Veterans Day 2011 Part 6 (A look back at Okinawa)

This portion below appeared in an article I did for the Saline Courier about 18 months ago:

I went to the First Baptist Church in Little Rock from 1983 to 1997, and during that time I became friends with Walter Dickinson Sr. In fact, we used to attend a weekly luncheon together on Thursdays. 
Just this week I was told that Mr. Dickinson fought in War World II. I called him up yesterday, and he told me his story. 
In 1939 Walter joined the National Guard in Wooster, Mass., where he grew up. He was activated in January 1941 and was trained in Fort Benning, Ga. The military moved him down to Little Rock, and that is where he met his future wife, Carlice, and their first date was at Little Rock’s First Baptist Church in downtown Little Rock in 1943. 
He was shipped out in May 1943 to Leyte Island in the Philippines, but before he left, he told Carlice if she would wait for him, then he would marry her upon his return. He did that in December  1945 at the First Baptist Church of Little Rock. 
Dickinson remembers Easter Day, April 1,1945, like it was yesterday. He landed as an infantryman on the island of Okinawa in what was the largest amphibious assault in the Pacific War, and lucky for the Americans the Japanese were not there to meet them on the beaches. Instead, they were dug in the side of the mountain waiting for them.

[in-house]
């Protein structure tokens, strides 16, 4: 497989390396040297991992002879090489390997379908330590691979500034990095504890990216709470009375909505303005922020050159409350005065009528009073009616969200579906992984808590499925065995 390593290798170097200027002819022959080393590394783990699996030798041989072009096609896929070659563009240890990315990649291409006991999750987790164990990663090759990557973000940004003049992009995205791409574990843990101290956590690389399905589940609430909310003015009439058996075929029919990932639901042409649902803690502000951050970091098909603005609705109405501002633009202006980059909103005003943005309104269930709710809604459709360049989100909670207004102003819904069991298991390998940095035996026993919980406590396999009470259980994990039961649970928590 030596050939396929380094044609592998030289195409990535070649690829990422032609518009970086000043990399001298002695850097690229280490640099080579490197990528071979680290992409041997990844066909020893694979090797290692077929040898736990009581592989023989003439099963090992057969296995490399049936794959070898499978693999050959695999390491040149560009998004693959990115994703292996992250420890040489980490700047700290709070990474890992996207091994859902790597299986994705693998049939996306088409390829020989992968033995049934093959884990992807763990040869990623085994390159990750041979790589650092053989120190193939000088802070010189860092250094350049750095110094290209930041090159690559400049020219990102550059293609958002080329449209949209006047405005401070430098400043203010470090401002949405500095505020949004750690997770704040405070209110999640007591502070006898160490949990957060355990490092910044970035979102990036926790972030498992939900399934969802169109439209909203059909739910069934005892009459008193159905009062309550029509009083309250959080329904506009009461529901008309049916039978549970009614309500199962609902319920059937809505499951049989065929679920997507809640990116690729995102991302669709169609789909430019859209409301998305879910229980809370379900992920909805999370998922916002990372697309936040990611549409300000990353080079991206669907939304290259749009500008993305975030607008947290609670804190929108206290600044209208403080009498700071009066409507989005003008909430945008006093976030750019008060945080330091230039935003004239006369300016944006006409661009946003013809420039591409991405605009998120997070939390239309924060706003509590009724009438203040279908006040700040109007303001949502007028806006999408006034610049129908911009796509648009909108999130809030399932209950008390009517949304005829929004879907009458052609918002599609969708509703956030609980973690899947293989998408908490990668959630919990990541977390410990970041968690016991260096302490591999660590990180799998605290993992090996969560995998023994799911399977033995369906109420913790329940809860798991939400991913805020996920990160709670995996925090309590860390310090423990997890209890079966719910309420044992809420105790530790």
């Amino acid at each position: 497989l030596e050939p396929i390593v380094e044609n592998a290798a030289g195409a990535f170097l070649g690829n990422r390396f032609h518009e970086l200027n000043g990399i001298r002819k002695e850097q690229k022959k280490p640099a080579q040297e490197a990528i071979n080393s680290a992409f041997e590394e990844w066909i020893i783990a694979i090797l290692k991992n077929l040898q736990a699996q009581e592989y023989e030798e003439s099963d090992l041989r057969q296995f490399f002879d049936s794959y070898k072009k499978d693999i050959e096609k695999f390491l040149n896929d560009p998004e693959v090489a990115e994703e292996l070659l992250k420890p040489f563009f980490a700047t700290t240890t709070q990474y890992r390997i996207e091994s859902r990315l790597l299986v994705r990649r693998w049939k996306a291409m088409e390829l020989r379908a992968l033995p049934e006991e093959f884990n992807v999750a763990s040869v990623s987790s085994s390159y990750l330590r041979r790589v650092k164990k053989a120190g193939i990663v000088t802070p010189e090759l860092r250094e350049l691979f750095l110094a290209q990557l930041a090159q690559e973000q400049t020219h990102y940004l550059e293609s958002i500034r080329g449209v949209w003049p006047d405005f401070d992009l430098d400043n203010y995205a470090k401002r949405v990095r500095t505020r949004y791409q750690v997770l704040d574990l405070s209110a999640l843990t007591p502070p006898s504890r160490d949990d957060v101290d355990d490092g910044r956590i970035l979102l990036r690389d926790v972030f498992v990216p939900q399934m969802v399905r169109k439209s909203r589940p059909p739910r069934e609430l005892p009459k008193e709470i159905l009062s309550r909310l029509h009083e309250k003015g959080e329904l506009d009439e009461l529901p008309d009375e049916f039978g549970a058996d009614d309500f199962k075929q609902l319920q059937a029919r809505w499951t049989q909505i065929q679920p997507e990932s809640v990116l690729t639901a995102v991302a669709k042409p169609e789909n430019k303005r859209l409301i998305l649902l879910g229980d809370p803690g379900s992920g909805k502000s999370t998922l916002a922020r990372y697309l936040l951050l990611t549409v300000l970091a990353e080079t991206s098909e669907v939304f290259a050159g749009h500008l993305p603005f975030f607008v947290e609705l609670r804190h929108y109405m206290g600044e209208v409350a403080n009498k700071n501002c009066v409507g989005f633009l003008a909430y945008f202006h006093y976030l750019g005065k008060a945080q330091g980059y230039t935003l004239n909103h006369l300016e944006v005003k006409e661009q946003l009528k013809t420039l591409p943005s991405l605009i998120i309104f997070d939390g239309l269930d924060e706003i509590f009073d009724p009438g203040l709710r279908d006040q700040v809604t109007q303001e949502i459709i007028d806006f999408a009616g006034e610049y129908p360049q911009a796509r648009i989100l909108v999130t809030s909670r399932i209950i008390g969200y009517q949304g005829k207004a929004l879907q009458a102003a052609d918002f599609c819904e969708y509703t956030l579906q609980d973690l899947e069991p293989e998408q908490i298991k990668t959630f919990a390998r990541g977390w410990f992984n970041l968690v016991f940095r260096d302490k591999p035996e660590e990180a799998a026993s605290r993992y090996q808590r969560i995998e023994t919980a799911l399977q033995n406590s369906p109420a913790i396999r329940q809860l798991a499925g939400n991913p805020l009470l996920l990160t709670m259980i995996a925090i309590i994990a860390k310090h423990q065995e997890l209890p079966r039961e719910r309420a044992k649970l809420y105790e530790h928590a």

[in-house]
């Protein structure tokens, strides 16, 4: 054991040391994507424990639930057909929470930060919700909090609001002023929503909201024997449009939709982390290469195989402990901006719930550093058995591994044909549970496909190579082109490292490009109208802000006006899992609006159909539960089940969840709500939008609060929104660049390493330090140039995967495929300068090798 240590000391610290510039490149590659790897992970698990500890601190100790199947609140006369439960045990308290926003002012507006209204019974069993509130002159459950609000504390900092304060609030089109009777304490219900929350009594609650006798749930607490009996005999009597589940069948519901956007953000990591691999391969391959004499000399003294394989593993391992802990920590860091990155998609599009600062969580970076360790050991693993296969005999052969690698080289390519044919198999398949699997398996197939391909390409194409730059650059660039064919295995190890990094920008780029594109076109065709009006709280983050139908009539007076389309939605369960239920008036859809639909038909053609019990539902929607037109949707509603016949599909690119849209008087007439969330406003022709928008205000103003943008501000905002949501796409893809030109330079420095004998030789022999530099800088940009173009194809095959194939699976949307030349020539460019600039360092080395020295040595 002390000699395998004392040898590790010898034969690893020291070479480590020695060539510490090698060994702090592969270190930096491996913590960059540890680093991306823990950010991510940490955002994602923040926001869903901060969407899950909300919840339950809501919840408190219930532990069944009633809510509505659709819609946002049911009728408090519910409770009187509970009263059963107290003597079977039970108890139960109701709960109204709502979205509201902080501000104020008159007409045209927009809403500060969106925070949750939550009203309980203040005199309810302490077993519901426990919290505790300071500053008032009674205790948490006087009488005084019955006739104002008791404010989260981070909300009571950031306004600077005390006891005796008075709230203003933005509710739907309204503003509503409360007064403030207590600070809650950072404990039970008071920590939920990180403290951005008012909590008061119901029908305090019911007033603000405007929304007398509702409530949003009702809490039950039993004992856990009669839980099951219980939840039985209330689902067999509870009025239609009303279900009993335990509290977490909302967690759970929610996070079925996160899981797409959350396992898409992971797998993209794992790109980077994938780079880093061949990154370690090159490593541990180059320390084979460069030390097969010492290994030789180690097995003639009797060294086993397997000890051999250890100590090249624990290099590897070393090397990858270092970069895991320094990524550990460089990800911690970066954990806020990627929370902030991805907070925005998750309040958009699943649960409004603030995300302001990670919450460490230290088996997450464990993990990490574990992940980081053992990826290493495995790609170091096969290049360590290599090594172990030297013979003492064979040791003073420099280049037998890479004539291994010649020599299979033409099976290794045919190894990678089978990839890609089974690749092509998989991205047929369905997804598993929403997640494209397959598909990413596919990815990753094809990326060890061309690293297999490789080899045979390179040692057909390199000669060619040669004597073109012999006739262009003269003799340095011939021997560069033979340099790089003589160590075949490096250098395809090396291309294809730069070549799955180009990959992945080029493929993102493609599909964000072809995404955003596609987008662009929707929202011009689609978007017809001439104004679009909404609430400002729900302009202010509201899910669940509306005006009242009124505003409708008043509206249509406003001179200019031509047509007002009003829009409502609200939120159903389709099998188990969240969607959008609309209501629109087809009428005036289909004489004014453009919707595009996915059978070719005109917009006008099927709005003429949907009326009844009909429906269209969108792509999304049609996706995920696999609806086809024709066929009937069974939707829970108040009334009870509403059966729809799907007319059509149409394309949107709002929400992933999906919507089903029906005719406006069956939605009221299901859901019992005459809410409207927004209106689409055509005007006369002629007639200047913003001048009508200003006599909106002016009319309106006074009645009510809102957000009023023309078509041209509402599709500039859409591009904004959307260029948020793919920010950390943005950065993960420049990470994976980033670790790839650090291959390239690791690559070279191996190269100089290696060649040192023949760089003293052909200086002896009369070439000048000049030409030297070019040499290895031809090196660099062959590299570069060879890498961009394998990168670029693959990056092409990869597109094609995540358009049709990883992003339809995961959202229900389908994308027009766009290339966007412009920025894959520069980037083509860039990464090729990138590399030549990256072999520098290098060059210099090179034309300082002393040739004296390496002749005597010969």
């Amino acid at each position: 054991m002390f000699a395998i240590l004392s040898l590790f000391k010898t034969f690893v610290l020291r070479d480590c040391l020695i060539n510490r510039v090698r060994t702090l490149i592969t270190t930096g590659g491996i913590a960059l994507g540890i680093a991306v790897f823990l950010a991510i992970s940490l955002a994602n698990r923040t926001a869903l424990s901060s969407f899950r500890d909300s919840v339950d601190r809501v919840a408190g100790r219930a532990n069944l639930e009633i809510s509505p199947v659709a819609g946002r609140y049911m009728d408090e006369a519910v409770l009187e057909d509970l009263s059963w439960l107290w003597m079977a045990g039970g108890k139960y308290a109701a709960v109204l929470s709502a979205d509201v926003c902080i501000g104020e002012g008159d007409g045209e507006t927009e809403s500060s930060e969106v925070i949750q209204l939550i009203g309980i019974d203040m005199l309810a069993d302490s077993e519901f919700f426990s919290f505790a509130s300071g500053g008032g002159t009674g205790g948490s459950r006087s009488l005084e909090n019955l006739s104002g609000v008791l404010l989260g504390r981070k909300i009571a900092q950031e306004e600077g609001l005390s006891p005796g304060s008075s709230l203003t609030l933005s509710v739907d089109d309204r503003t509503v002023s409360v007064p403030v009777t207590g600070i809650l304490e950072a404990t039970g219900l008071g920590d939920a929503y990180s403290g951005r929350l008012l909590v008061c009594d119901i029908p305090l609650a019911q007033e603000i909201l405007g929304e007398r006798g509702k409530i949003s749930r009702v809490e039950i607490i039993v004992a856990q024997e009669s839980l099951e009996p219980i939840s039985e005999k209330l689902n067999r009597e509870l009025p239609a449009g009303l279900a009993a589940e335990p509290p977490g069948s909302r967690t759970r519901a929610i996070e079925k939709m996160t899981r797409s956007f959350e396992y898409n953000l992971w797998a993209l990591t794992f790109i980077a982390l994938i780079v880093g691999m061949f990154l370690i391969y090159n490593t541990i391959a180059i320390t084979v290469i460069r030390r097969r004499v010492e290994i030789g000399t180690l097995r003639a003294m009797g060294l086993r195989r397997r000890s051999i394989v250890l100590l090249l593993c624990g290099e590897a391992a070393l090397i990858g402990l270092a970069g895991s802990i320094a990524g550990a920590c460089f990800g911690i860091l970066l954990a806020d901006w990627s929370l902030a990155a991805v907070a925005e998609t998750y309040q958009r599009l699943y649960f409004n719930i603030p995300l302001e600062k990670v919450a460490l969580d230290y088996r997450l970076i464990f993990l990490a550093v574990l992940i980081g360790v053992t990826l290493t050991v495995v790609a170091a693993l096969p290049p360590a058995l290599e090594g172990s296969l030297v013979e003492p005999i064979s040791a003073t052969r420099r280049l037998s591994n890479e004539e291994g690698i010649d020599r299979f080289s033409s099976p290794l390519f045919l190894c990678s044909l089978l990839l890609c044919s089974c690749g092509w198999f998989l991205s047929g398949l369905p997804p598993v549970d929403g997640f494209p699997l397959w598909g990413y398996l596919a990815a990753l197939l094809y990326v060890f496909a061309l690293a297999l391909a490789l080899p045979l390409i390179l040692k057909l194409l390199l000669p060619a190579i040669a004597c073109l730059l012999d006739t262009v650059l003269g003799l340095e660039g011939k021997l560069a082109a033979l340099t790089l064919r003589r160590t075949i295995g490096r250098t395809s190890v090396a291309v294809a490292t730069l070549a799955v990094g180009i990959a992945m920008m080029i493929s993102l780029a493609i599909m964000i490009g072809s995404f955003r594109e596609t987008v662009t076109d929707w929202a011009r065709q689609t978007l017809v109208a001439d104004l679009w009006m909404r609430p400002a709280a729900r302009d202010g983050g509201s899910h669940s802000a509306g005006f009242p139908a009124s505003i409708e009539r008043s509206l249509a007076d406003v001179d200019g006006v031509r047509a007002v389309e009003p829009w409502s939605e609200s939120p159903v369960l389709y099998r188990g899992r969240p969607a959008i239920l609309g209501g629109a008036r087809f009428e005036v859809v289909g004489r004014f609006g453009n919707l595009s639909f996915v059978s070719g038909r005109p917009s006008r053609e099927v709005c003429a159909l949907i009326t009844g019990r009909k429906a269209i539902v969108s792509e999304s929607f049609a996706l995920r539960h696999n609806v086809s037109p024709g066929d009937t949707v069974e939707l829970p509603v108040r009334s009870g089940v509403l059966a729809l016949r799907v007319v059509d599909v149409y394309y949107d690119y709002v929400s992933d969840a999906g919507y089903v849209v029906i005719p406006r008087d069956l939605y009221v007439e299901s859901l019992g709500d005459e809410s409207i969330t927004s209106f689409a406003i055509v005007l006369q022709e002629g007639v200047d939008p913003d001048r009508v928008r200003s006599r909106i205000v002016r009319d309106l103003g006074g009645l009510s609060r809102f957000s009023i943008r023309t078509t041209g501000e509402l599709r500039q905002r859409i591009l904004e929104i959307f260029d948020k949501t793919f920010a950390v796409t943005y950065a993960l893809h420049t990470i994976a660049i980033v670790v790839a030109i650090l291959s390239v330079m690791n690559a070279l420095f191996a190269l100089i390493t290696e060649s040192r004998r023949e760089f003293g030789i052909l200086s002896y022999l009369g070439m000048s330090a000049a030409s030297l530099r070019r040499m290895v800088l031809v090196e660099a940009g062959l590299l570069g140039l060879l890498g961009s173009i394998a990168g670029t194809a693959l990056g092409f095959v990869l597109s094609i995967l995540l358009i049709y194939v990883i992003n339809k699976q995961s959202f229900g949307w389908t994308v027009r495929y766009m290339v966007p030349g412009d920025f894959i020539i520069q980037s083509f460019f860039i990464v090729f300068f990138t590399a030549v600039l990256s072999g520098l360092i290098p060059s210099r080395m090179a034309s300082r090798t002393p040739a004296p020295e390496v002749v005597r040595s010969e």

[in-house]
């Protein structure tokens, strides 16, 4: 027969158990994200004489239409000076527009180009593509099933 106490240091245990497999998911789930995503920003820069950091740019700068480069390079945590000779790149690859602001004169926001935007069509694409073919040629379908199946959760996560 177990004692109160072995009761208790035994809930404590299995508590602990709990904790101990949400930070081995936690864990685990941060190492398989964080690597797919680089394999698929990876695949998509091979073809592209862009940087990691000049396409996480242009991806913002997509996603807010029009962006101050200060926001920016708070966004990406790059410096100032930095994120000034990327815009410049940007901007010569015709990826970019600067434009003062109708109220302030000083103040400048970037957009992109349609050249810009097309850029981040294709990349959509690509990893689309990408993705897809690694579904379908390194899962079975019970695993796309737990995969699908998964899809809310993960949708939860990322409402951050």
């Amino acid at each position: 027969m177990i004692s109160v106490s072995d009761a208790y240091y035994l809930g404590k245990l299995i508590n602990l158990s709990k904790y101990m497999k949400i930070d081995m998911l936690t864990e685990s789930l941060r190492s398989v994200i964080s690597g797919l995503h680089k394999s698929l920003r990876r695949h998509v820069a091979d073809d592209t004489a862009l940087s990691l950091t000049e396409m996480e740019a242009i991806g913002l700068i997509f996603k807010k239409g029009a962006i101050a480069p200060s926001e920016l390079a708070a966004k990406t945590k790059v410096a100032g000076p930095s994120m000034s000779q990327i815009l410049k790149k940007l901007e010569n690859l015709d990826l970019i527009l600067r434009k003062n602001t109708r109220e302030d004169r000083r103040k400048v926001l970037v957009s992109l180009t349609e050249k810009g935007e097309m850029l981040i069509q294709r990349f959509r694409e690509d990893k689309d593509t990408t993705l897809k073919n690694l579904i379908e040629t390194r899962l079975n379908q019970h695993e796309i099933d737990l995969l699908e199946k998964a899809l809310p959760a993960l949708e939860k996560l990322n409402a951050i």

He was a 2nd Lieutenant, which was the group that got wiped out the most. Dickinson said that he was a replacement lieutenant.
The main objective of the operation was to seize a large island only 340 miles away from mainland Japan. The plan was to use Okinawa as a base for air operations on the planned invasion of Japan. 
On April 20, 1945, Dickinson was hit by shrapnel, and he was sent to the army hospital in Guam. He got fixed up and then prepared for the invasion of Japan. However, President Truman had two atomic bombs dropped on Hiroshima and Nagasaki, and Japan surrendered  shortly before the invasion of Japan was to begin. 
Japan lost over 100,000 troops, and the Americans suffered more than 12,500 dead and 35,000 wounded at Okinawa. 
Walter Dickinson will turn 89 in three months, and he is still active today. He received the Purple Heart, and after the war he got his law degree from the University of Arkansas at Fayetteville and set up his practice in Little Rock.

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